[rescue] Re: Perverse Question
vraptor at promessage.com
Tue Jun 17 22:54:10 CDT 2003
--On Tuesday, June 17, 2003 12:22 PM -0500 "Jonathan C. Patschke"
<jp at celestrion.net> wrote:
>> Agreed ... I've actually thought about this myself in the past, but
>> never really figured out the right way to put it on my resume. The
>> self-employed consultant approach is certainly a valid one. Thanks for
>> the suggestion.
> No problem. We geeks have problems with marketing things, especially
> when we're marketing ourselves, so we need to keep prodding each other
> when we run into blocks like this.
In business/technical writing parlance this is called "audience analysis".
You have to have enough HR-speak in your resume (read: marketing spin)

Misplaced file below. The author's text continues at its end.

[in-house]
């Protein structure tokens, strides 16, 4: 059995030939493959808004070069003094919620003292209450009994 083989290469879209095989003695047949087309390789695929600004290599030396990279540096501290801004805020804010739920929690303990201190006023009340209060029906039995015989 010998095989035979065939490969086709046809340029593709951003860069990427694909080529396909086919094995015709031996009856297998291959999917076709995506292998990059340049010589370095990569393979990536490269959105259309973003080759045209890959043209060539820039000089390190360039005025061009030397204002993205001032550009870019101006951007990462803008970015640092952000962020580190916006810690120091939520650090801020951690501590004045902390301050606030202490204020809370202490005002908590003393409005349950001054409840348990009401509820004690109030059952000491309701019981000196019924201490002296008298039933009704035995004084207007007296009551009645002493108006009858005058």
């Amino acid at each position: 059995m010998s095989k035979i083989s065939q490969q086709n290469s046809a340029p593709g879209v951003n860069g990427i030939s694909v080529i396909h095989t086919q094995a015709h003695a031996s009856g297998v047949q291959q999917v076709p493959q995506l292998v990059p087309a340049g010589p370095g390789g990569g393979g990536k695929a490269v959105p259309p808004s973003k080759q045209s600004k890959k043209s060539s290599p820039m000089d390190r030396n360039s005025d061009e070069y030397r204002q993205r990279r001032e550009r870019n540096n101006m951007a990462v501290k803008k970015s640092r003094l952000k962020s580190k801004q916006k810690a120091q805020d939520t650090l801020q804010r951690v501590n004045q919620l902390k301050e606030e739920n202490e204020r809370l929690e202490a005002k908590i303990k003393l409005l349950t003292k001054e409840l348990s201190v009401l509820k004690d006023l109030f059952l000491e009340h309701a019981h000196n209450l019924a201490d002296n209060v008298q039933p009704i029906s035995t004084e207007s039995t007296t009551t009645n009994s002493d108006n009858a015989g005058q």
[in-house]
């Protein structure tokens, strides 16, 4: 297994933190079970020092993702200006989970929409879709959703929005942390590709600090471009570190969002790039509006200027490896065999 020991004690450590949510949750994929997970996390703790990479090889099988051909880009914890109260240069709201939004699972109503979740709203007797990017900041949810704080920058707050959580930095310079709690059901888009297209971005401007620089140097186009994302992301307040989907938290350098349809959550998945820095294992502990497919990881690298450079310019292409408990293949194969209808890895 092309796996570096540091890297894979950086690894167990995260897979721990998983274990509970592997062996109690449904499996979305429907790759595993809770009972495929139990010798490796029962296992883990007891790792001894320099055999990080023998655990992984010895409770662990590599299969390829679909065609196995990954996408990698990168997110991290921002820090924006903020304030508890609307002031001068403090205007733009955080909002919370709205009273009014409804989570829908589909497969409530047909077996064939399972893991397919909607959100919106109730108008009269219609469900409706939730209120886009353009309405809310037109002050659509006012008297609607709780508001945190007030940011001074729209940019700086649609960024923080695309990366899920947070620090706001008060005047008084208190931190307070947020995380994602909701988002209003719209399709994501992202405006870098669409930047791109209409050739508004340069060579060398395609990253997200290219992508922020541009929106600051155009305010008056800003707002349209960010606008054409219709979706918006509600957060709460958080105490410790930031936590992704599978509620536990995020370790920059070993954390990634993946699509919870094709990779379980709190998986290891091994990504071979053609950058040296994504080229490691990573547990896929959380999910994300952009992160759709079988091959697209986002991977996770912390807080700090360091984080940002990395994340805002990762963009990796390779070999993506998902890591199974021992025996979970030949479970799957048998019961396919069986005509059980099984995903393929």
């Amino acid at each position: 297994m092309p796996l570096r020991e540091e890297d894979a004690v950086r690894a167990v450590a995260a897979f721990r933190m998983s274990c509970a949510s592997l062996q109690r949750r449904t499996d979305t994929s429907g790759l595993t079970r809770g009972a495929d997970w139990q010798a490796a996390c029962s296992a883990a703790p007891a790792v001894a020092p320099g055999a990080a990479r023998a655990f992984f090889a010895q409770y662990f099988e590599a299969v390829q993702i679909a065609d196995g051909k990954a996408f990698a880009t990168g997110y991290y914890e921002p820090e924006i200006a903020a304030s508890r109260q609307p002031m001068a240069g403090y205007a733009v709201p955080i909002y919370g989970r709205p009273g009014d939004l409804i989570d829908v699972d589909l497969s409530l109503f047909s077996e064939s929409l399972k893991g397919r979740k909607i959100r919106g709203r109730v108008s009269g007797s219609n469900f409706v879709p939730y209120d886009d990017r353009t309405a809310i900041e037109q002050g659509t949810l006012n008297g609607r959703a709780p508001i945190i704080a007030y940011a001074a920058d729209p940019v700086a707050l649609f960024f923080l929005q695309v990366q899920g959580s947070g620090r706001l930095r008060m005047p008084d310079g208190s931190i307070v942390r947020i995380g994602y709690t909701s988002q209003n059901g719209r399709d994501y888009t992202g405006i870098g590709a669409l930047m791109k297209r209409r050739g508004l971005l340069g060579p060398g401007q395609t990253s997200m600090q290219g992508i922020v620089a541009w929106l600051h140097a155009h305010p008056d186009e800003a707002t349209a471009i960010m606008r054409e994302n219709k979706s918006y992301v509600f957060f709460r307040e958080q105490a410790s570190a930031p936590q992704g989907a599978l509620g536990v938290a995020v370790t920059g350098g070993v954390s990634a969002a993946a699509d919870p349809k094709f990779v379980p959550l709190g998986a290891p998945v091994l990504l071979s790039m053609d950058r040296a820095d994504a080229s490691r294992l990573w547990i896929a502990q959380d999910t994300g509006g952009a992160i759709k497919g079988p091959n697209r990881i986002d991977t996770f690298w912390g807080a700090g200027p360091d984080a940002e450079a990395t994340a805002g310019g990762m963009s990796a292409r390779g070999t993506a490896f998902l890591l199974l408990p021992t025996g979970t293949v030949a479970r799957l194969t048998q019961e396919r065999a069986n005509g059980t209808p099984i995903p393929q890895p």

in your resume to get the attention of the recruiters and HR-droids.
You have to have enough tech-speak in your resume to nab the geeks
that get it at the second level.
It's a difficult line to walk.
If you really *are* doing consulting, I would also advise networking
through that avenue to find more consulting jobs. Also consider
donating some amount of time per week to doing "freebie" small stuff
for schools, churches, and non-profits (and advertise that you do so).
If you let people know that you are doing the 'consulting' gig because
of the "tough job market", the people you meet doing freebies can lead
to "real jobs".
Figure out what you are good at, and sell that. I'm no expert at Solaris,
and my biggest barriers to a job at the moment are: ex-manager, too high
of a last salary, age, and I suck at scripting. So, my spin on my resume
is that I have great communication/documentation skills for a geek (English
major/technical writer). Not that it appears to be working, but then, I'm
in Silicon Valley with about a million other unemployed geeks.
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